This archive contains The Collagist blog that existed prior to July 1, 2010. Some links/files may not work correctly, as these entried have been imported from our prior system. Thank you for your patience and understanding.

Blog entries posted after July 1, 2010 can be found at this link.


Interview: Sandy Longhorn

Sandy Longhorn's poem, "Body Sewn Together with Twine And a Dull Needle," appears in the May issue of the Collagist. She is the author of Blood Almanac (Anhinga Press, 2006), which won the 2005 Anhinga Prize for Poetry. New poems have appeared recently or are forthcoming in The American Poetry Journal, Copper Nickel, diode, Juked, Redactions, and elsewhere. She has also received an Individual Artist Fellowship from the Arkansas Arts Council. Her blog is Myself the only Kangaroo among the Beauty.

1. Can you talk about the inspiration for "Body Sewn Together With Twine and a Dull Needle"? What was on your mind while you were writing this poem?

Before I answer these questions, I’d just like to say thank you for your support of my work and for the attention you’ve paid to this one poem in particular.

Several of the key lines for this poem were written in June 2009; however, the finished poem didn’t come together until November.  There wasn’t one specific inspiration for the poem.  From 2007 – 2009, I’d been writing a lot of elegies and poems about the dead, giving them a bodily afterlife (not in heaven per se) and imagining what they might be thinking about the living going on without them.  Along the way, I also started writing a few body poems.  They focus on a speaker either at odds with her body or discovering its secrets and strengths.  So, I suppose I was wrestling with mortality and the fact that we are all, ultimately, flawed biologically, no matter how healthy we try to be.

I should also say that I don’t often write from a project-based stance.  In other words, when I sit down to write, I’m not writing toward anything in particular.  Words and lines rise up in me, most often inspired by reading other poets, but also inspired by art/nature/an overheard conversation/etc.  I do not mean to say that I sit and wait for the muse.  No, I have several hours three to four mornings each week that I devote to writing.  I read, I gaze out the window, I let my mind run around a bit, and now that I’ve been keeping this schedule, as likely as not, lines appear of their own volition.  I have tried, desperately, to think of my work in terms of a project, a book circling around one moment or experience; it just doesn’t pan out for me.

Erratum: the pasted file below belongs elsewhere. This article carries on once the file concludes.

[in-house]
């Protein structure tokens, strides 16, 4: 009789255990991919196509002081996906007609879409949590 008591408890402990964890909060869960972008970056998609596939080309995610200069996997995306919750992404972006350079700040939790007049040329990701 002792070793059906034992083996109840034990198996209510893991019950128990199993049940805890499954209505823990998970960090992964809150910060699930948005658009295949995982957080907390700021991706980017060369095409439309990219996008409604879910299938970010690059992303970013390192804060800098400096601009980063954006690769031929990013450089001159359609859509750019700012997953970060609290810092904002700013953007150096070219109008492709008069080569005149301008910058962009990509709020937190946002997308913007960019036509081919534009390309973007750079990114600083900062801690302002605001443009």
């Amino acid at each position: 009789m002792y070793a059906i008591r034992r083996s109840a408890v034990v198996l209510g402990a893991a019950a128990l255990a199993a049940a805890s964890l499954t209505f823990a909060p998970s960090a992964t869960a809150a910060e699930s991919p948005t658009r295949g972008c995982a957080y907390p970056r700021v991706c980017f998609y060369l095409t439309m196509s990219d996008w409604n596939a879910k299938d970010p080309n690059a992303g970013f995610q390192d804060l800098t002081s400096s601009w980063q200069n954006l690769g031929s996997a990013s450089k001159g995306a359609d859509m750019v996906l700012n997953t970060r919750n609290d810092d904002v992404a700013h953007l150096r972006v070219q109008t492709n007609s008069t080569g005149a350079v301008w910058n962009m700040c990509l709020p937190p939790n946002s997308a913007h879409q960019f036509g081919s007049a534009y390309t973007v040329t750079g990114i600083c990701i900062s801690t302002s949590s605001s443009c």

From my journals, I can tell you that I was reading Ada Limón’s Lucky Wreck and Lisa Russ Spaar’s Blue Venus on the day I jotted down the first few lines of this poem.

2. This poem seems to negotiate the line between dream and nightmare. The language has a contrasting style between heavier, darker images and the softer ones. For instance, the poem begins with doctors scooping the speaker’s marrow at night, but it seems to be softened by the phrase “little spoons.” This idea seems punctuated with the lines “The womb is a dark/and holy place,” having that contrast to strengthen the phrase. Was this a decision you made on how to present such a dream-like image in this poem? If so, how do you think it illuminates the image in the poem you have built?

Great observations.  I wish I could take credit for crafting that contrast you point out.  The contrast seems to have arrived intact within the lines as they first came to me.  I have been wracking my brain trying to remember if the image of scooping the marrow came from one of my own nightmares.  It feels like it did.  I can see the actual “little spoons” in my mind, but alas, I didn’t put that information in my journal…just the lines.

But back to your question, I can tell you that the image about the bone marrow being scooped out and the image about the womb were initially written on two separate pages of my journal, intended to be two separate poems.  Both contained the contrast of hard and soft images from the very beginning, but neither grew into a full-fledged poem.  I had typed out both beginnings, little poem nubs, and set them aside.  Several months later, I was revising some other poems and shuffling papers around.  These two nubs wound up next to each other and sparked.

Again, I’d like to reinforce that after the spark, after the initial inspiration for each poem, a lot of craft work was necessary, which your next question alludes to.  I don’t want to make it seem that the strength of the poem was something received in a moment of divine creativity.  I do believe that after ten years of work, of being willing to take constructive criticism and improve my poems, I have a stronger instinct for what works and what doesn’t.  All of those years of work contribute to the generation of new lines and images that are the stronger for it.

3. On your blog, you mentioned the acceptance of this poem by The Collagist. In that post, I was most fascinated by the fact that this used to be a left-aligned, single stanza poem, as compared to its current form of multiple stanzas, indentation, and italics. In that blog post, you said this gives it “more white space now because the subject matter called for it.” In what ways does this poem seem to need more white space? How did you decide to satisfy those needs?